Summer baseball all about improvement for Park City
The Miners are coming off a 9-19 spring season
The opening inning of the Park City High School baseball team’s game on Monday did not exactly go how the Miners drew it up.
They couldn’t pitch well and committed several errors. By the time the first inning came to an end, they trailed 8-0. While Park City’s comeback bid came up short, it did outscore Grantsville 5-3 over the next six innings in the 11-5 loss.
Park City’s improvement from the beginning of the game to winning the last six innings is a microcosm of what summer baseball is all about for the Miners.
“We came back, we competed, we didn’t just give in, and we actually won the next six innings,” said Matt Strader, who is coaching the summer squad. “So I look at that for our summer team, that’s the type of success that I like to build on.”
Following a 9-19 season during the school year, Park City is looking to use this summer to assess what went wrong and make the necessary improvements. Strader mentioned that the coaches are always available whenever players want some extra practice, but it’s up to the players to make the most of their summer.
“They’re not just going to get better coming out three days a week playing summer games,” Strader said. “They’ve got to put in the extra time if they really want to get better as well, and the coaches are always here for them if they want that.”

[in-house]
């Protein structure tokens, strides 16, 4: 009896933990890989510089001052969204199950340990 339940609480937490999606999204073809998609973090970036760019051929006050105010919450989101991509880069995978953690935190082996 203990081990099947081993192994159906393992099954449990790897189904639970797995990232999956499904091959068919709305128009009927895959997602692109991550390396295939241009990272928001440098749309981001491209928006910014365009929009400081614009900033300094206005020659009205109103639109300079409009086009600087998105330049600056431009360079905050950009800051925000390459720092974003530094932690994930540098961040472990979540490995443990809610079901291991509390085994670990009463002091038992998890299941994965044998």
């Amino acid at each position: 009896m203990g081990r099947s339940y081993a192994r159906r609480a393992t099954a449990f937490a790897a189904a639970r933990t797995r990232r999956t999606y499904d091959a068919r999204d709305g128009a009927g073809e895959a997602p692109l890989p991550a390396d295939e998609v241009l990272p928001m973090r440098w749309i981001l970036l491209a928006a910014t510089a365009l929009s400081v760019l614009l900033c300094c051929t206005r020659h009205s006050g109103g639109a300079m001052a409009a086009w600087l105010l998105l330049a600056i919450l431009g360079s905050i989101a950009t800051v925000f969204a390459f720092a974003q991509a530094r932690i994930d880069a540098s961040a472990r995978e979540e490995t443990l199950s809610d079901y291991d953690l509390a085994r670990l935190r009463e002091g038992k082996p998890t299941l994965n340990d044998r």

An average week for Park City’s summer baseball program involves two or three games, and players are usually putting in time in the weight room or the batting cage when they’re not playing. Strader’s goal is for them to have an hour of something baseball related per day. Players will also be involved with private or group lessons or travel teams during the summer to keep them in baseball shape.
In addition to a tough season in the spring, the Miners also lost seven seniors, so this summer presents a golden opportunity for Park City’s younger players to improve ahead of next season. Park City’s coaching staff also has a strong relationship with local youth coaches so that kids can move up to the high school program with minimal adjustments.
“I think we’re in a really good spot,” Strader said. “I like our kids that are committed this summer to getting better. I like the younger groups coming up, so I think it’s all positive moving forward.”
As the summer rolls on, the emphasis will still be on improving as much as possible, regardless of the results on the scoreboard.
“Summer ball for us is really just more of a development, have fun, play games,” Strader said. “We don’t have structured practices, we’re more about we’re going to play games, we’re going to learn, get better, have fun.”
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